It's quite strange. Cisco owns an iSomething trademark, and Apple did not try to prevent such a big brand dilution: Apple has been selling iThings (the iMac, precisely) since 1998, and if I were Steve Jobs I would have suited InfoGear, which filed the iPhone trademark in 2000, for brand dilution.
The iMac hype generated a lot of iSomething gizmos, some of them were nice, some weren't.
I think that "i" prefixed to another word is a strong identity element which, in my opinion, pertains to Apple product portfolio.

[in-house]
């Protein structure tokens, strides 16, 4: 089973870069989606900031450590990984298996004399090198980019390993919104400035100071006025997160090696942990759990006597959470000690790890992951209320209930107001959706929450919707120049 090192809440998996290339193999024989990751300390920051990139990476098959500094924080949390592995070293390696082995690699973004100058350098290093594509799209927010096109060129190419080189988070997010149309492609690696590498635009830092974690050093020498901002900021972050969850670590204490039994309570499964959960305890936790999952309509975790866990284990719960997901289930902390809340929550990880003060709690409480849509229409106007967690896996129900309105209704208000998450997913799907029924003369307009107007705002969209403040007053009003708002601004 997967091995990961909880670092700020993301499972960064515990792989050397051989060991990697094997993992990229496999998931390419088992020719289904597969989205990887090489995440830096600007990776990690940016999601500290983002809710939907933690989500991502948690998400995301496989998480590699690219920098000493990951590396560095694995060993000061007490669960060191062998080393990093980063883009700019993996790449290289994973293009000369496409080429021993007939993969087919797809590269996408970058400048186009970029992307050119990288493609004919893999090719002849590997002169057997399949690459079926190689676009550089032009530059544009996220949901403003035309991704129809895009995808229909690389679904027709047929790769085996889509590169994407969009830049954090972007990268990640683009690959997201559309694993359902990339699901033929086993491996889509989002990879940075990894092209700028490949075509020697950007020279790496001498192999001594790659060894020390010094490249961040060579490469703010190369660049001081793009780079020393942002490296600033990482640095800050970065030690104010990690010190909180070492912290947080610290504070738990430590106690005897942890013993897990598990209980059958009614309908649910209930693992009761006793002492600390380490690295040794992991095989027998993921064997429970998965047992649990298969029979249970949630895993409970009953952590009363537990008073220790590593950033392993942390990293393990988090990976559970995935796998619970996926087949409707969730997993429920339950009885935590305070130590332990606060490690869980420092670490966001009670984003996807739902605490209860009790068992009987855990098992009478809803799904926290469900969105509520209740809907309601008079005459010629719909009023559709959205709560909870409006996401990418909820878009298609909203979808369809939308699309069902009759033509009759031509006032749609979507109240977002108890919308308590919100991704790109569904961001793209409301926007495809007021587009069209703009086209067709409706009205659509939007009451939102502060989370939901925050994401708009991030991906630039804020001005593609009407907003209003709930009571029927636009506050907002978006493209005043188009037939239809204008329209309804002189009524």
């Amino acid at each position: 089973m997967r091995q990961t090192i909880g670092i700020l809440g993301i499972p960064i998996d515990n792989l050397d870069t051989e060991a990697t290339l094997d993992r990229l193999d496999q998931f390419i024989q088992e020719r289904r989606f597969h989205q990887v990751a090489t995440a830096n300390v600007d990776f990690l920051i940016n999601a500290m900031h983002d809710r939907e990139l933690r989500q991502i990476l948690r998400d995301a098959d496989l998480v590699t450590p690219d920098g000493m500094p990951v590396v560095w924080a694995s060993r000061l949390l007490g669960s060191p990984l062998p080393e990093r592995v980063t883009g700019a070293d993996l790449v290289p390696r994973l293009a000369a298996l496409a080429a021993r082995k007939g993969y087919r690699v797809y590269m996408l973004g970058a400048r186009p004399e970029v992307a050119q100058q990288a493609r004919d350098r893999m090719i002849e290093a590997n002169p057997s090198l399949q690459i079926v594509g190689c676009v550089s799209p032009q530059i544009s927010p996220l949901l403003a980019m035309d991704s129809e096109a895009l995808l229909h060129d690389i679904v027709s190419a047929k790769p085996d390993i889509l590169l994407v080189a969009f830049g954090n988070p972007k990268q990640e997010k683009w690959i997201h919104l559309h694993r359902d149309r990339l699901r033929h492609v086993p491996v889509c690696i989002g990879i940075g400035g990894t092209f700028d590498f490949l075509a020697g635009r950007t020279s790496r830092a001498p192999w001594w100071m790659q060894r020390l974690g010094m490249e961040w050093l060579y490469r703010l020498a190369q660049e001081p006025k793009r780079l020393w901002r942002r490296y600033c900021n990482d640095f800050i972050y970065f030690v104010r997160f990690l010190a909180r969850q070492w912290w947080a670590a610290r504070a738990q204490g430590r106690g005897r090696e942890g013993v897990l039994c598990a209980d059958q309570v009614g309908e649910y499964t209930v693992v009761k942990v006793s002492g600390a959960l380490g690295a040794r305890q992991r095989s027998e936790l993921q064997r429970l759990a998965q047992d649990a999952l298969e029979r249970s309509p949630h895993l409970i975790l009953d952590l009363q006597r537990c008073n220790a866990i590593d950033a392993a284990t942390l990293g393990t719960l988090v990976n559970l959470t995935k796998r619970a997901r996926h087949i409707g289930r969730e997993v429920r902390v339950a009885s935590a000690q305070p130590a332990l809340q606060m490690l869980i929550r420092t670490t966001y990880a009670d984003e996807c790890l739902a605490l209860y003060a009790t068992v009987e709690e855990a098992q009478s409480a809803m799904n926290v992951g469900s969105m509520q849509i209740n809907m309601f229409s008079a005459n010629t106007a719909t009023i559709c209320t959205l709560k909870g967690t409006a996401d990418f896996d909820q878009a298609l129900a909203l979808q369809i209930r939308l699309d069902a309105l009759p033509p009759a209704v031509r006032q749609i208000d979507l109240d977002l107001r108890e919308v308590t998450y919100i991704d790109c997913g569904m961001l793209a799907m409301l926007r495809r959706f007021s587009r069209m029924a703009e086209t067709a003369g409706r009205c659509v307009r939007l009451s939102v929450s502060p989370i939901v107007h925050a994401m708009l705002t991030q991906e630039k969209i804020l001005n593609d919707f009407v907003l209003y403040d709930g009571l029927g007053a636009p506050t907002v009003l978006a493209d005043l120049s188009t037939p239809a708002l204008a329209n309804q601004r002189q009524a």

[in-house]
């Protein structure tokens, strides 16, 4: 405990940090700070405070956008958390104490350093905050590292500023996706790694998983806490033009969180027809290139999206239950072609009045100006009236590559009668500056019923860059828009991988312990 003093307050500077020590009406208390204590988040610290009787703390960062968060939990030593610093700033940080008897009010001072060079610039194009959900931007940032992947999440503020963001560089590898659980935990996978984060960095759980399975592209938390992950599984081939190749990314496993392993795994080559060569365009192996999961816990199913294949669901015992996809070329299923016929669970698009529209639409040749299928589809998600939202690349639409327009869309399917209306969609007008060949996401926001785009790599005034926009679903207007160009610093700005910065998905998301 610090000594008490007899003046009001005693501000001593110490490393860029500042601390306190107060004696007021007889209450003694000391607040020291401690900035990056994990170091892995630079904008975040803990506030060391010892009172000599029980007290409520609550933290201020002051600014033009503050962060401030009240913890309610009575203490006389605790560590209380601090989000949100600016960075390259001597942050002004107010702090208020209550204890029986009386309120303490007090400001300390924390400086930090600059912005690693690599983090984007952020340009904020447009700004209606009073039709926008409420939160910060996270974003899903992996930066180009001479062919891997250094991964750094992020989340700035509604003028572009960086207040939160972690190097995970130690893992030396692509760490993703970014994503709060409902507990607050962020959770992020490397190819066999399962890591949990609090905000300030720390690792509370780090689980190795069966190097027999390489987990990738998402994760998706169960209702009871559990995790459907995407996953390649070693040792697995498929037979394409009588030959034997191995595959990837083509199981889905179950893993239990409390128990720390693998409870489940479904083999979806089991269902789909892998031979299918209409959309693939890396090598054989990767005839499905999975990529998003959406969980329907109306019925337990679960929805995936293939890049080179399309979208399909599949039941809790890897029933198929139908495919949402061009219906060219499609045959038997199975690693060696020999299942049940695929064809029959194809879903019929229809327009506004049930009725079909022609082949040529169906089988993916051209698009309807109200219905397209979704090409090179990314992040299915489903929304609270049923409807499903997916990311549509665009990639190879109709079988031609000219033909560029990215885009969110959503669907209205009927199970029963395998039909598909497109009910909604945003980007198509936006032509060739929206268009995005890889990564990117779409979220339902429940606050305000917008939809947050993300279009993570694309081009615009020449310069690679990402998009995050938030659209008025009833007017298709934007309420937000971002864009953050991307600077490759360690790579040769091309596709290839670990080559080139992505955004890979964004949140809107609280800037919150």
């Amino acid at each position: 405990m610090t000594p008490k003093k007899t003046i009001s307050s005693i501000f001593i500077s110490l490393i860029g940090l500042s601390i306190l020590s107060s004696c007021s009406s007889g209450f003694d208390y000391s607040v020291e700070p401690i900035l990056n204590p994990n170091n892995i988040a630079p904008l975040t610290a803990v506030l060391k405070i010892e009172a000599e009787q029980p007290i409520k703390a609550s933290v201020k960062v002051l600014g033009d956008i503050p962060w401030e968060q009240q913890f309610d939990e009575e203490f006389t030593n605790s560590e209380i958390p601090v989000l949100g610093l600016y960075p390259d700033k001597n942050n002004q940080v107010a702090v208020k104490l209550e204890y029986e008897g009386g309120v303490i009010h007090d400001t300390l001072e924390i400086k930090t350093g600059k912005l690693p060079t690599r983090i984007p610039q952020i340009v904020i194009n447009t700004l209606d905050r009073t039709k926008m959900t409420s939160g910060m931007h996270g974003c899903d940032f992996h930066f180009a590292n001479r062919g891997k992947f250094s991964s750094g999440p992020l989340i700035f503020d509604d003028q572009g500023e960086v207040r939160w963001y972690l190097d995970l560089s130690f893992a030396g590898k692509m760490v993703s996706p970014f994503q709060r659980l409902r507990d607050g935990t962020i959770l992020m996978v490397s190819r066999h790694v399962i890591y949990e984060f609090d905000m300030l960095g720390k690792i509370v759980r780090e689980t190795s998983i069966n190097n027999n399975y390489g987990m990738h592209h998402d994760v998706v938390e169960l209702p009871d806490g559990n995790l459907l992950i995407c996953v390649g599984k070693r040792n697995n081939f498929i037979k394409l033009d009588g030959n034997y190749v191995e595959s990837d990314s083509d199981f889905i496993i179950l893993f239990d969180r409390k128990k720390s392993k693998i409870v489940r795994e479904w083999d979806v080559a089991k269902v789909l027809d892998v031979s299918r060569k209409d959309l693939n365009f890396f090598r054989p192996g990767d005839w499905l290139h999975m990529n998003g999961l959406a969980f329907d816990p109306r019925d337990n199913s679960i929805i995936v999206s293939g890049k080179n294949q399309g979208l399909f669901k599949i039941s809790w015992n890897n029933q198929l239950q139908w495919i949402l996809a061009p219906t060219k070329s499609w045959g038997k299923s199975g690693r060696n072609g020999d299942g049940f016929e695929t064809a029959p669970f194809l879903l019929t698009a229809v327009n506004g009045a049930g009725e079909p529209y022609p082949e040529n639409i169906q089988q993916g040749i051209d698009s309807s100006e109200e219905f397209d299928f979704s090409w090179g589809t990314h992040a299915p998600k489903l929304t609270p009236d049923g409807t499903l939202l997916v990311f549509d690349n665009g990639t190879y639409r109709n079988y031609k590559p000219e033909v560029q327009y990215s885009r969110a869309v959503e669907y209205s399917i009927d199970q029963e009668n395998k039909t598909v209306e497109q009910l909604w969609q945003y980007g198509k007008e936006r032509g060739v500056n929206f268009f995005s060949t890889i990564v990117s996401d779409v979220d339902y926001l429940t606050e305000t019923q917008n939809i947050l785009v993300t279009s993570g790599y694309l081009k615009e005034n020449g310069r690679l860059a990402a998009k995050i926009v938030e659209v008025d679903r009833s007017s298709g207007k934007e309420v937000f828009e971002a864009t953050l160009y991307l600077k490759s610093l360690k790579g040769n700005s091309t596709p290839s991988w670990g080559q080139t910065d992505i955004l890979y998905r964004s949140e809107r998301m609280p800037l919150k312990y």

Therefore, Apple has the right to preserve its identity elements and avoid product misattribution, brand weakening, loss of dominance in a market.
For instance, I don't think Apple will allow me to sell frozen pre-cooked cod fillets with the brand name "iCod", because it will confuse consumers and think that Apple is selling food. Or, worse than ever, associate my low quality (fishy) iCod rotten sticks with Apple...
Anyway, as David Berlind speculates right before the iPhone unveiling, Apple has much more to gain than to lose, in a lawsuit with Cisco.
And, for those who do not know yet, there is another danger towards Apple brand, a trademark misuse that's called iBrator. I wonder if Cisco is interested in acquiring the owning firm...
Watch the video :)) (Quicktime)
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